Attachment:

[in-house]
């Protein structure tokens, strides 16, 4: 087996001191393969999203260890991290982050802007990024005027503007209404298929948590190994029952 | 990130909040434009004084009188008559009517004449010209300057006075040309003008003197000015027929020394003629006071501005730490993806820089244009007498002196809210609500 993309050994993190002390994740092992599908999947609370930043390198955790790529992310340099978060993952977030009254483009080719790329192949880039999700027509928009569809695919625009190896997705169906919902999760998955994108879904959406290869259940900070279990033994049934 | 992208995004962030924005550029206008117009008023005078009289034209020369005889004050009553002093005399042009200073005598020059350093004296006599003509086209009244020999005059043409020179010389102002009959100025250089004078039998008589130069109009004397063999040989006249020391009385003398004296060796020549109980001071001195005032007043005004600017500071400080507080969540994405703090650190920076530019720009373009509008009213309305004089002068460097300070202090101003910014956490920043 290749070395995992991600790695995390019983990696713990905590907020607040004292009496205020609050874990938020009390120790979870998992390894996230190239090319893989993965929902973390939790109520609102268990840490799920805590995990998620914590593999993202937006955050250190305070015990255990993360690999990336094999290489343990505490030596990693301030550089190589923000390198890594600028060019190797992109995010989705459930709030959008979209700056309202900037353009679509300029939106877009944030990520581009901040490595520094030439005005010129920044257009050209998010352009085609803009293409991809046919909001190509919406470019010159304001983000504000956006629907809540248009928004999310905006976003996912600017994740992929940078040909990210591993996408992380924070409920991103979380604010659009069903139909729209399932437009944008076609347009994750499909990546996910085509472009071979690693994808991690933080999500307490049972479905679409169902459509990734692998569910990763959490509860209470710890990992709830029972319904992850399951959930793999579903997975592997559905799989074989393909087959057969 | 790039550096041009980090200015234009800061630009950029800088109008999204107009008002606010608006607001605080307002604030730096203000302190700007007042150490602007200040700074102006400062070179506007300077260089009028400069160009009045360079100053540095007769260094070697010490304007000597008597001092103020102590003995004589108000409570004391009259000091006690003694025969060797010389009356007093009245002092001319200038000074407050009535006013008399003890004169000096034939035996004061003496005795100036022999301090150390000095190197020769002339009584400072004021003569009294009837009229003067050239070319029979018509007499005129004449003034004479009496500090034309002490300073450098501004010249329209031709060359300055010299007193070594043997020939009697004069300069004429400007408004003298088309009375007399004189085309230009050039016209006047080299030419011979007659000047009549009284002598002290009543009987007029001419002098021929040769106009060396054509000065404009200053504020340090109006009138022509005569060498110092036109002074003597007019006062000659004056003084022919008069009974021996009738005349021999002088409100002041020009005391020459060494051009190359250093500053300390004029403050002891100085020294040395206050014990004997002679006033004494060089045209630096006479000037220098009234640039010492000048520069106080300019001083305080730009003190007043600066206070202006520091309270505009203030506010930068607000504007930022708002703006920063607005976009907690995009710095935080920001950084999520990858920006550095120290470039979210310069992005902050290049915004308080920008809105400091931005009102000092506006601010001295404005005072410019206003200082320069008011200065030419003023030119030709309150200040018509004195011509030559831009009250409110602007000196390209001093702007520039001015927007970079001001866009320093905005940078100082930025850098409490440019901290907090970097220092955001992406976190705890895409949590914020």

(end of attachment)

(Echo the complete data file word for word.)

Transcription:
[in-house]
């Protein structure tokens, strides 16, 4: 087996001191393969999203260890991290982050802007990024005027503007209404298929948590190994029952 | 990130909040434009004084009188008559009517004449010209300057006075040309003008003197000015027929020394003629006071501005730490993806820089244009007498002196809210609500 993309050994993190002390994740092992599908999947609370930043390198955790790529992310340099978060993952977030009254483009080719790329192949880039999700027509928009569809695919625009190896997705169906919902999760998955994108879904959406290869259940900070279990033994049934 | 992208995004962030924005550029206008117009008023005078009289034209020369005889004050009553002093005399042009200073005598020059350093004296006599003509086209009244020999005059043409020179010389102002009959100025250089004078039998008589130069109009004397063999040989006249020391009385003398004296060796020549109980001071001195005032007043005004600017500071400080507080969540994405703090650190920076530019720009373009509008009213309305004089002068460097300070202090101003910014956490920043 290749070395995992991600790695995390019983990696713990905590907020607040004292009496205020609050874990938020009390120790979870998992390894996230190239090319893989993965929902973390939790109520609102268990840490799920805590995990998620914590593999993202937006955050250190305070015990255990993360690999990336094999290489343990505490030596990693301030550089190589923000390198890594600028060019190797992109995010989705459930709030959008979209700056309202900037353009679509300029939106877009944030990520581009901040490595520094030439005005010129920044257009050209998010352009085609803009293409991809046919909001190509919406470019010159304001983000504000956006629907809540248009928004999310905006976003996912600017994740992929940078040909990210591993996408992380924070409920991103979380604010659009069903139909729209399932437009944008076609347009994750499909990546996910085509472009071979690693994808991690933080999500307490049972479905679409169902459509990734692998569910990763959490509860209470710890990992709830029972319904992850399951959930793999579903997975592997559905799989074989393909087959057969 | 790039550096041009980090200015234009800061630009950029800088109008999204107009008002606010608006607001605080307002604030730096203000302190700007007042150490602007200040700074102006400062070179506007300077260089009028400069160009009045360079100053540095007769260094070697010490304007000597008597001092103020102590003995004589108000409570004391009259000091006690003694025969060797010389009356007093009245002092001319200038000074407050009535006013008399003890004169000096034939035996004061003496005795100036022999301090150390000095190197020769002339009584400072004021003569009294009837009229003067050239070319029979018509007499005129004449003034004479009496500090034309002490300073450098501004010249329209031709060359300055010299007193070594043997020939009697004069300069004429400007408004003298088309009375007399004189085309230009050039016209006047080299030419011979007659000047009549009284002598002290009543009987007029001419002098021929040769106009060396054509000065404009200053504020340090109006009138022509005569060498110092036109002074003597007019006062000659004056003084022919008069009974021996009738005349021999002088409100002041020009005391020459060494051009190359250093500053300390004029403050002891100085020294040395206050014990004997002679006033004494060089045209630096006479000037220098009234640039010492000048520069106080300019001083305080730009003190007043600066206070202006520091309270505009203030506010930068607000504007930022708002703006920063607005976009907690995009710095935080920001950084999520990858920006550095120290470039979210310069992005902050290049915004308080920008809105400091931005009102000092506006601010001295404005005072410019206003200082320069008011200065030419003023030119030709309150200040018509004195011509030559831009009250409110602007000196390209001093702007520039001015927007970079001001866009320093905005940078100082930025850098409490440019901290907090970097220092955001992406976190705890895409949590914020």